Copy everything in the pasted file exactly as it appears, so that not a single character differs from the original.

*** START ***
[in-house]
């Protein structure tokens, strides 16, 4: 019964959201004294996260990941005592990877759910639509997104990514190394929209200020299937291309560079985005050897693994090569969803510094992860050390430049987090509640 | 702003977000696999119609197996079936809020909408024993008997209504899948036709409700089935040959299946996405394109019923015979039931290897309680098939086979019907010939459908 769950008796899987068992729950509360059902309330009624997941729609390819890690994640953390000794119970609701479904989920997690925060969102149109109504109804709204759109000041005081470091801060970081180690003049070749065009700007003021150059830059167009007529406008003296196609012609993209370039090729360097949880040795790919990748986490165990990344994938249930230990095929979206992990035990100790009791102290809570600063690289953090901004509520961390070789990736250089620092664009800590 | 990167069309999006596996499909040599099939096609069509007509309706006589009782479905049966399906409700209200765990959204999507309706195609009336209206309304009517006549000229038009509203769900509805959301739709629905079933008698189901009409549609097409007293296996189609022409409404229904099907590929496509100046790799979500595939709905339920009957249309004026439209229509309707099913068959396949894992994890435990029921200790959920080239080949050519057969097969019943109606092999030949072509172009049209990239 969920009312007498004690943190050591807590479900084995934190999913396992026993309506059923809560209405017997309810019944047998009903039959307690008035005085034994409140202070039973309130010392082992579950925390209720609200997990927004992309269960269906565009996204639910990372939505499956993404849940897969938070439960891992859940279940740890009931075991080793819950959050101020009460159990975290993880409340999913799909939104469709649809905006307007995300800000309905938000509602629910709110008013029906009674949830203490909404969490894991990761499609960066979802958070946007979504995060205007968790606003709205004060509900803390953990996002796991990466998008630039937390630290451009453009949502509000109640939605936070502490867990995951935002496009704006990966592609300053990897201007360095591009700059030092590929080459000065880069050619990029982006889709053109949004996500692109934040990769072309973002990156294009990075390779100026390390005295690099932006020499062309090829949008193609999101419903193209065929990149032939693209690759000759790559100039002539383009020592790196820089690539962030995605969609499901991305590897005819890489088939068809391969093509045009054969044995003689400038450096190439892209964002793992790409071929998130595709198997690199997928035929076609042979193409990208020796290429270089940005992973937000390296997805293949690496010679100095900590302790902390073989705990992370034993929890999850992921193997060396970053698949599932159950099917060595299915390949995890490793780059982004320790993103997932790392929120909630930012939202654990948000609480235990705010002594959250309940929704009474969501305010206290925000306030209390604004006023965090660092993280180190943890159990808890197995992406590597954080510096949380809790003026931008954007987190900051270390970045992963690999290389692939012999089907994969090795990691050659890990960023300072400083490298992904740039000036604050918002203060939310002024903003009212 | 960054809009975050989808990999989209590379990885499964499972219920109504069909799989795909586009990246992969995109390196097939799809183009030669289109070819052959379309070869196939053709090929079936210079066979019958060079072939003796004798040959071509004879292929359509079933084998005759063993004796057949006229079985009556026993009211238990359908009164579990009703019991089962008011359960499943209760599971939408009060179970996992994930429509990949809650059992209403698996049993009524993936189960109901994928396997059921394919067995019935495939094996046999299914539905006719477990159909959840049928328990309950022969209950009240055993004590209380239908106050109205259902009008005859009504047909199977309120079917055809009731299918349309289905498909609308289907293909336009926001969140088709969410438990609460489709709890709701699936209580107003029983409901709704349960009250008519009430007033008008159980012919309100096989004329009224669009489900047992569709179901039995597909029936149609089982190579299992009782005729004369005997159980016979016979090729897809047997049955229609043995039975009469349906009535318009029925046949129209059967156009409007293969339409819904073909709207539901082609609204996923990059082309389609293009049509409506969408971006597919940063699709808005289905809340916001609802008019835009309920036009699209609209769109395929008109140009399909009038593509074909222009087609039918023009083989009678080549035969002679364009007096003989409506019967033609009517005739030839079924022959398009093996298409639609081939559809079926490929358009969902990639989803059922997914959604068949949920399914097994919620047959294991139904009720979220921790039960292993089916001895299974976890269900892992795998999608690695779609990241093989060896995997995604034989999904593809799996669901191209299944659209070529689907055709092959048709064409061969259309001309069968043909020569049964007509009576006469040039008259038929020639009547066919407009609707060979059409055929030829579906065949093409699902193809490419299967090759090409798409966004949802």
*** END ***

[in-house]
């Protein structure tokens, strides 16, 4: 019964959201004294996260990941005592990877759910639509997104990514190394929209200020299937291309560079985005050897693994090569969803510094992860050390430049987090509640 | 702003977000696999119609197996079936809020909408024993008997209504899948036709409700089935040959299946996405394109019923015979039931290897309680098939086979019907010939459908 769950008796899987068992729950509360059902309330009624997941729609390819890690994640953390000794119970609701479904989920997690925060969102149109109504109804709204759109000041005081470091801060970081180690003049070749065009700007003021150059830059167009007529406008003296196609012609993209370039090729360097949880040795790919990748986490165990990344994938249930230990095929979206992990035990100790009791102290809570600063690289953090901004509520961390070789990736250089620092664009800590 | 990167069309999006596996499909040599099939096609069509007509309706006589009782479905049966399906409700209200765990959204999507309706195609009336209206309304009517006549000229038009509203769900509805959301739709629905079933008698189901009409549609097409007293296996189609022409409404229904099907590929496509100046790799979500595939709905339920009957249309004026439209229509309707099913068959396949894992994890435990029921200790959920080239080949050519057969097969019943109606092999030949072509172009049209990239 969920009312007498004690943190050591807590479900084995934190999913396992026993309506059923809560209405017997309810019944047998009903039959307690008035005085034994409140202070039973309130010392082992579950925390209720609200997990927004992309269960269906565009996204639910990372939505499956993404849940897969938070439960891992859940279940740890009931075991080793819950959050101020009460159990975290993880409340999913799909939104469709649809905006307007995300800000309905938000509602629910709110008013029906009674949830203490909404969490894991990761499609960066979802958070946007979504995060205007968790606003709205004060509900803390953990996002796991990466998008630039937390630290451009453009949502509000109640939605936070502490867990995951935002496009704006990966592609300053990897201007360095591009700059030092590929080459000065880069050619990029982006889709053109949004996500692109934040990769072309973002990156294009990075390779100026390390005295690099932006020499062309090829949008193609999101419903193209065929990149032939693209690759000759790559100039002539383009020592790196820089690539962030995605969609499901991305590897005819890489088939068809391969093509045009054969044995003689400038450096190439892209964002793992790409071929998130595709198997690199997928035929076609042979193409990208020796290429270089940005992973937000390296997805293949690496010679100095900590302790902390073989705990992370034993929890999850992921193997060396970053698949599932159950099917060595299915390949995890490793780059982004320790993103997932790392929120909630930012939202654990948000609480235990705010002594959250309940929704009474969501305010206290925000306030209390604004006023965090660092993280180190943890159990808890197995992406590597954080510096949380809790003026931008954007987190900051270390970045992963690999290389692939012999089907994969090795990691050659890990960023300072400083490298992904740039000036604050918002203060939310002024903003009212 | 960054809009975050989808990999989209590379990885499964499972219920109504069909799989795909586009990246992969995109390196097939799809183009030669289109070819052959379309070869196939053709090929079936210079066979019958060079072939003796004798040959071509004879292929359509079933084998005759063993004796057949006229079985009556026993009211238990359908009164579990009703019991089962008011359960499943209760599971939408009060179970996992994930429509990949809650059992209403698996049993009524993936189960109901994928396997059921394919067995019935495939094996046999299914539905006719477990159909959840049928328990309950022969209950009240055993004590209380239908106050109205259902009008005859009504047909199977309120079917055809009731299918349309289905498909609308289907293909336009926001969140088709969410438990609460489709709890709701699936209580107003029983409901709704349960009250008519009430007033008008159980012919309100096989004329009224669009489900047992569709179901039995597909029936149609089982190579299992009782005729004369005997159980016979016979090729897809047997049955229609043995039975009469349906009535318009029925046949129209059967156009409007293969339409819904073909709207539901082609609204996923990059082309389609293009049509409506969408971006597919940063699709808005289905809340916001609802008019835009309920036009699209609209769109395929008109140009399909009038593509074909222009087609039918023009083989009678080549035969002679364009007096003989409506019967033609009517005739030839079924022959398009093996298409639609081939559809079926490929358009969902990639989803059922997914959604068949949920399914097994919620047959294991139904009720979220921790039960292993089916001895299974976890269900892992795998999608690695779609990241093989060896995997995604034989999904593809799996669901191209299944659209070529689907055709092959048709064409061969259309001309069968043909020569049964007509009576006469040039008259038929020639009547066919407009609707060979059409055929030829579906065949093409699902193809490419299967090759090409798409966004949802």